The crop farming that is so compatible with East Anglia’s landscape is reflected in its dialect. For example, the East Anglian word for a flail – a tool used for threshing grain – is a dick-and-daniel or alternatively a stick-and-a-half. The latter refers to the shape of the flail, which was made of two wooden sticks loosely attached with a metal chain. Before mechanisation, the threshing of wheat and other grains was done by hand, with the swingle or swivel of the flail being beaten against the sheaf to separate the grain from the chaff or screenings.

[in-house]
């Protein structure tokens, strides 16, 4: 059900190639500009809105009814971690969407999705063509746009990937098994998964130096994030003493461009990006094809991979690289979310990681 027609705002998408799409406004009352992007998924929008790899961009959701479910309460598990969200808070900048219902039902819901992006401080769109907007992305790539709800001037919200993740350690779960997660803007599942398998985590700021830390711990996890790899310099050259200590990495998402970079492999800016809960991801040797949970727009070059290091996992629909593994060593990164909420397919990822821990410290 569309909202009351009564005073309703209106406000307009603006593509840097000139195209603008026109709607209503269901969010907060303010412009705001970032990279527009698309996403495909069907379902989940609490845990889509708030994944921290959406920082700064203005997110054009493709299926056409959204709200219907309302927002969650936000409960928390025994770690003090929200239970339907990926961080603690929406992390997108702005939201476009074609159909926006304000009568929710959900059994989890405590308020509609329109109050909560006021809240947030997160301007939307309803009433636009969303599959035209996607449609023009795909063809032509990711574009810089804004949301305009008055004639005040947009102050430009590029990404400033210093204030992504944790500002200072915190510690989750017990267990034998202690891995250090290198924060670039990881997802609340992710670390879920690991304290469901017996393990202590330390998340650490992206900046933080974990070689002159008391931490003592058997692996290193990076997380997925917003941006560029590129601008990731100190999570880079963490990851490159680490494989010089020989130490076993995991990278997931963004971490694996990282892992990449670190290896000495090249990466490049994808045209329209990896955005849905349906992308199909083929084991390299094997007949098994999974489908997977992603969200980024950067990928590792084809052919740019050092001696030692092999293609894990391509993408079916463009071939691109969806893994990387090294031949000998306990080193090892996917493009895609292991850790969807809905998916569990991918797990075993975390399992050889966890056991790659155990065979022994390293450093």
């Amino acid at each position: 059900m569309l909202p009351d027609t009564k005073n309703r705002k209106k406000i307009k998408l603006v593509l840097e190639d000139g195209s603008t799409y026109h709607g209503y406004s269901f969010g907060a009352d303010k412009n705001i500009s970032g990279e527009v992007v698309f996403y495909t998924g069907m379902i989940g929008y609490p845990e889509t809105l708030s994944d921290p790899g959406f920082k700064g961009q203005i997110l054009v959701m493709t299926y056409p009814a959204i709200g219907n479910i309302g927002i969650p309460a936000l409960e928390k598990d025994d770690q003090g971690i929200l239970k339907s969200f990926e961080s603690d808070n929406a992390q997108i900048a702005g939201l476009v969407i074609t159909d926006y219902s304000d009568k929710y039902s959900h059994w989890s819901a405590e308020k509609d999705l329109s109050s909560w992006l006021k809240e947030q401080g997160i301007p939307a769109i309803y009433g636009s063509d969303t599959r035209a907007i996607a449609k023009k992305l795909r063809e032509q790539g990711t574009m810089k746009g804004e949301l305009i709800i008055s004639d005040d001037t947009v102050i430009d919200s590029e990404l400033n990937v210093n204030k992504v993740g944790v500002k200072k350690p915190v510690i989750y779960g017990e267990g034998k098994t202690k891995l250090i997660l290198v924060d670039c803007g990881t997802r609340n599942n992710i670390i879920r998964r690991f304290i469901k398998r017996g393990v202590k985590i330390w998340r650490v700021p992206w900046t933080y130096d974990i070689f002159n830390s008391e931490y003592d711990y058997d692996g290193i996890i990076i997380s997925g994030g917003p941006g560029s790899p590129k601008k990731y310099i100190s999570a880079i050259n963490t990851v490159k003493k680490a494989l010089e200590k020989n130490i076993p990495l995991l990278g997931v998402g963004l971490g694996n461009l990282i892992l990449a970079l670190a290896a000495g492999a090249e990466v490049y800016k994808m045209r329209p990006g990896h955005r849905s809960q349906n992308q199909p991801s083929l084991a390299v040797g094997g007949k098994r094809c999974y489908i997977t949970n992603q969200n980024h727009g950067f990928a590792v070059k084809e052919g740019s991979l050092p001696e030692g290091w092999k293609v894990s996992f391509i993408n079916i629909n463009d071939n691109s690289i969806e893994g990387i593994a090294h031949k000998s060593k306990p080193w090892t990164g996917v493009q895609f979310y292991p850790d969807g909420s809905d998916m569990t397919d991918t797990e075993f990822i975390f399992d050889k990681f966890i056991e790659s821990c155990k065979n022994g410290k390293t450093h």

The Survey of English Dialects, conducted between 1950 and 1961, was mostly concerned with rural speech and therefore included a dedicated section on threshing in its dialect questionnaire. This yielded rich dialect variation all over England for words relating to this standard agricultural practice, as well as fascinating discussions about the effects of mechanisation on farming.